Monday, April 20, 2020

Back On Distance Learning And Summer School,

Sunset over Jerusalem
Yesterday, after a major meltdown, I'd had it with distance learning. But DD is far more conscientious than I am about her school work and she wasn't happy about giving up. Thankfully another mother from our class came to our rescue. Her child, also an English speaker, wasn't into reading the long texts in Hebrew, so she has been reading them with him and she invited DD to join them via video call.

This morning they had sport, maths, Hebrew (in which she learned to work the system and managed to do the activity without reading the lesson), and History. So she joined her friend for History and it was fantastic. She finished it and I've not seen her that relaxed and happy since before the Pesach holidays. Even during the holiday she was anxious about going back to distance learning. I won't mention names but Friend's Mother, I thank you from the bottom of my heart.

You'll notice that I'm using the phrase distance learning today, instead of home schooling. It was rightly pointed out to me that Home Schooling is a thing and this isn't it. I knew that but I used the phrase carelessly yesterday because it described our situation. However, we are not Home Schooling, we are School Schooling without the teachers present.

Which brings me to the enormous facebook fracas that erupted yesterday after a disastrous TV interview with Yaffa Ben-David, the head of one of the Teacher's Unions in Israel. She is probably the most hated woman in Israel atm and all because she didn't handle the interview well.

The problem is twofold:

1. Distance learning, 
We're trying to do distance learning so that the children keep up with some education and not feel so isolated. Also it's a good idea to have an outside adult in contact with every child under these lockdown conditions. Unfortunately, the teachers are learning to do this on the fly. Whilst there are a lot of instructional meetings via zoom and sharing of information and resources, it's all a bit hit and miss. It's being refined day by day and the teachers are putting in hours and hours of work to make it all happen, plan lessons, give individual feedback, be available and to trouble shoot.

It's a herculean task and they are doing it while trying to supervise their own children at home with different school schedules and often limited screen and internet access. Despite all this, there is a lot of frustration among parents who also need to work on the family computer and have a number of children who cannot work alone, and all need the computer or phone for a zoom lesson at the same time, etc...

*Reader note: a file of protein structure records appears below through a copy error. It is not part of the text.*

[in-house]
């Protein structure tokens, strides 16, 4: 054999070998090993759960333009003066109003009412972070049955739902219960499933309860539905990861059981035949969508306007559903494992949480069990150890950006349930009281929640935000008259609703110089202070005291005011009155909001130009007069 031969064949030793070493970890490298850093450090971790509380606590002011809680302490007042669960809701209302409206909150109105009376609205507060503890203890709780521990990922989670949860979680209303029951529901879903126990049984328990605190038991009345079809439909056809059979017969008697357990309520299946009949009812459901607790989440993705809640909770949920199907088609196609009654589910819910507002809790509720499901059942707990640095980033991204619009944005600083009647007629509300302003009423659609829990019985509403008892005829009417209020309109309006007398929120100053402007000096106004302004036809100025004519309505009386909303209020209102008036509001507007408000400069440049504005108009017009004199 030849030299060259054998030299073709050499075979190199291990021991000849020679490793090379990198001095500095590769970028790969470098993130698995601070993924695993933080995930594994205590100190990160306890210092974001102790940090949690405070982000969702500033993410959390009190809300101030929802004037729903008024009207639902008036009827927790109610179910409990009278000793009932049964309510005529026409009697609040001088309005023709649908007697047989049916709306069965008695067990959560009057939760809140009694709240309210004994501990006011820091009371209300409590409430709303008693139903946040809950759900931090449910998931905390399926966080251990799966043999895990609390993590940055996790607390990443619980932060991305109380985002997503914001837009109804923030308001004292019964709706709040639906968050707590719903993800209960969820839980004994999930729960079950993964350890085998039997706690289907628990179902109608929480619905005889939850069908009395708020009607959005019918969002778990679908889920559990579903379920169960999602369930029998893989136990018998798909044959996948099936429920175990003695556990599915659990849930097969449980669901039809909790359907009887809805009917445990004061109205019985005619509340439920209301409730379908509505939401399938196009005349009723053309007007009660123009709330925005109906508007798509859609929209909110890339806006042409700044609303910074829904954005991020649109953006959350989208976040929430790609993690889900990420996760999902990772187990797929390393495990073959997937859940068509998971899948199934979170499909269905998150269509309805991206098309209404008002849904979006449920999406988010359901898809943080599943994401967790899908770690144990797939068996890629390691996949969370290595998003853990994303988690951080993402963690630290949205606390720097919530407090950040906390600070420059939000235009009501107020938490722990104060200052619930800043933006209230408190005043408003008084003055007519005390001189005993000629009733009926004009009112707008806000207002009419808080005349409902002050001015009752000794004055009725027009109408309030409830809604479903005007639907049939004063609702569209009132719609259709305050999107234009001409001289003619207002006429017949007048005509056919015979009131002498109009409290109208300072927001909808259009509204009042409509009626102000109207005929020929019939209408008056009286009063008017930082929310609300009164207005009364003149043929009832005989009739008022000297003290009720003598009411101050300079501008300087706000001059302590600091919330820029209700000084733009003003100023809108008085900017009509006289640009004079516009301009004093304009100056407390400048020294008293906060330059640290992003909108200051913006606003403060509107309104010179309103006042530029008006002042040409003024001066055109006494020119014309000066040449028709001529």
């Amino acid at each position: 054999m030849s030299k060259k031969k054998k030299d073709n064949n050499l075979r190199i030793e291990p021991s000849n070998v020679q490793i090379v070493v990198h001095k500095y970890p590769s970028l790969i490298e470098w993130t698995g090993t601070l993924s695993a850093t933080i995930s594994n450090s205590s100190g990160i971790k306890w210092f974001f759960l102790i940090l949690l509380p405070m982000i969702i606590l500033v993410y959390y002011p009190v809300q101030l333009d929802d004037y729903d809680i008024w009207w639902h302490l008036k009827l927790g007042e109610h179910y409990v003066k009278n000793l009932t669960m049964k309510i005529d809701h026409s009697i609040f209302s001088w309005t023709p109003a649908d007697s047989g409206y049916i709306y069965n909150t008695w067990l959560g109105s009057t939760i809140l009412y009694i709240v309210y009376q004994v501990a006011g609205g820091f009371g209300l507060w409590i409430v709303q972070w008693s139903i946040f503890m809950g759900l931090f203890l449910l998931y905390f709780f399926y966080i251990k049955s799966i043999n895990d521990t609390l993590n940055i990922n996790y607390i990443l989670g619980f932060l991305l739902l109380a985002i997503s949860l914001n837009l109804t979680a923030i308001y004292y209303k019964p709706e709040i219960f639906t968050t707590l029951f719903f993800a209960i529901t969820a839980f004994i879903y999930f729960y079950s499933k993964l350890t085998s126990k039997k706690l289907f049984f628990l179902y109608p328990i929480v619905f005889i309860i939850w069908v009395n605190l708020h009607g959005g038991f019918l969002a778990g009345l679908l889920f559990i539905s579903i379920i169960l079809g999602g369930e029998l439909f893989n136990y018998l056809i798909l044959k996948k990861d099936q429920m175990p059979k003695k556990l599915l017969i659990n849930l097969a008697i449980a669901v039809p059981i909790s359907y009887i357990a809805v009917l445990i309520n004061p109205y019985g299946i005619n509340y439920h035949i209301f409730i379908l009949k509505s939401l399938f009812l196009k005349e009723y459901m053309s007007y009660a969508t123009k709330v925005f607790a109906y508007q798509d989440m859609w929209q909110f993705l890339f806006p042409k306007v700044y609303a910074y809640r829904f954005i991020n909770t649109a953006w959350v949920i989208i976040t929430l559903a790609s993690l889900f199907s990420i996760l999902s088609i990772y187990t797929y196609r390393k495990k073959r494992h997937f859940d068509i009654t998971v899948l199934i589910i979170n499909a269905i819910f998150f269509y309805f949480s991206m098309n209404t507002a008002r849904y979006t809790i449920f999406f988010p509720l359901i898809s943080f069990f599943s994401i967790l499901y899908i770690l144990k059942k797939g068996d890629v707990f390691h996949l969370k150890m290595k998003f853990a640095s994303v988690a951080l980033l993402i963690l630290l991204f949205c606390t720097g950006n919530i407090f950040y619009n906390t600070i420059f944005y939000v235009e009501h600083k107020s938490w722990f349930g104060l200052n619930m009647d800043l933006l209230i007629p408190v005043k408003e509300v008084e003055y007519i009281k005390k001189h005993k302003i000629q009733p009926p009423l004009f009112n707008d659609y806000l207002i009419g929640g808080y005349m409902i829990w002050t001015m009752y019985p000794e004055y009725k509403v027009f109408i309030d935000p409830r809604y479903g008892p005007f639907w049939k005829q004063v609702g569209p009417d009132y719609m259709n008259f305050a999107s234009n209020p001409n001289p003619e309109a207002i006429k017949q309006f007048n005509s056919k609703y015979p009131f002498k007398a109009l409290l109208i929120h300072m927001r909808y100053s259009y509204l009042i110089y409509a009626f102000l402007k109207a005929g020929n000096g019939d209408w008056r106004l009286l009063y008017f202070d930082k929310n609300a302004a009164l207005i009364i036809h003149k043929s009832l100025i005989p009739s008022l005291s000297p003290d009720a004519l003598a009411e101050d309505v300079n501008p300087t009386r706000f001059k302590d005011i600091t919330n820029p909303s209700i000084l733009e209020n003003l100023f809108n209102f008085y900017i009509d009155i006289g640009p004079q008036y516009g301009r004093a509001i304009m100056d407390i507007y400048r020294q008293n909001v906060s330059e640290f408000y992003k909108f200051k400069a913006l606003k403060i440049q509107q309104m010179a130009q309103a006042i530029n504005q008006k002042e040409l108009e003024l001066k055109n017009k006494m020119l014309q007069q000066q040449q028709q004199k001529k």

For all these reasons the directive is that these online lessons are not compulsory and everyone should do as much as they can.

2. Summer School
In order to recover some of the economy, if we are out of isolation by the summer, we need the children to be in school so that parents can work. Some people are saying that the teachers are off school now so they should make up the hours in the summer. Excuse me? You may not like the distance learning but  the teachers are working very hard to make it happen and it is a lifeline for some families and children.

Ben-David argued that the teachers will not be working an extra 6 weeks with no pay. This created an uproar mainly with the response that the teachers are paid for 12 months a year but only work 10 months, so they need to forgo their ridiculous amount of holiday and do their bit to help to help the nation.

There are three points to make here.
A, the teachers are not paid for 12 months of the year. Many years ago their 10 months of salary was spread over 12 payments to help them budget better. Pay in July and August is for work done from September till June.

B, I don't think Ben-David could have argued anything else, she was just doing her job which is to protect the teachers.

C, No one has asked the teachers. Most of the jobs that teachers pick up over the summer break to make up the shortfall in their salaries, will not be available this year. If you asked the teachers to volunteer over the summer I suspect that most of them would say yes. What they object to is the assumption that they must pay back for the years of shirking over July and August. That they are paid anyway so they owe the country to work.

Teachers are willing to do their bit, as they have been doing and will continue to do through the many hours it takes to organize and execute distance learning. All they ask is some respect and acknowledgment. If you want them to volunteer over the summer to help the nation get back on its feet, call a spade a spade and ask them to volunteer. And don't forget to thank them afterwards.


  1. I completely agree with all the points she makes - and thank you for explaining the pay over 12 months situation - friends who are teachers are always having to explain this to people as their union (which is very powerful) makes a piss poor job of making this clear to people.

    Glad to hear that it was a better day.

    PS - our Provincial Govt. is looking to get iPads to poorer students who otherwise may not have proper access from home. (We are expecting a second wave come the late Fall so they want to be prepared for a second lockdown).

    1. I'm also hearing about this second wave thing. Very scary and just when things seemed to be easing off a bit. Let's hope there'll be a measure of immunity if a second wave occurs. Take care Margie. xxx

  2. Glad to hear the video call with your friend and her son worked for DD. Distance learning is indeed the right term and it is not at all easy. I always prefer face to face even as an adult. It made me chuckle (ironically) that yet again people are making decisions and no-one is asking those who it impacts what they think! Mich x

    1. Thanks Mich. My friend is really helping DD. We can't thank her enough. Xx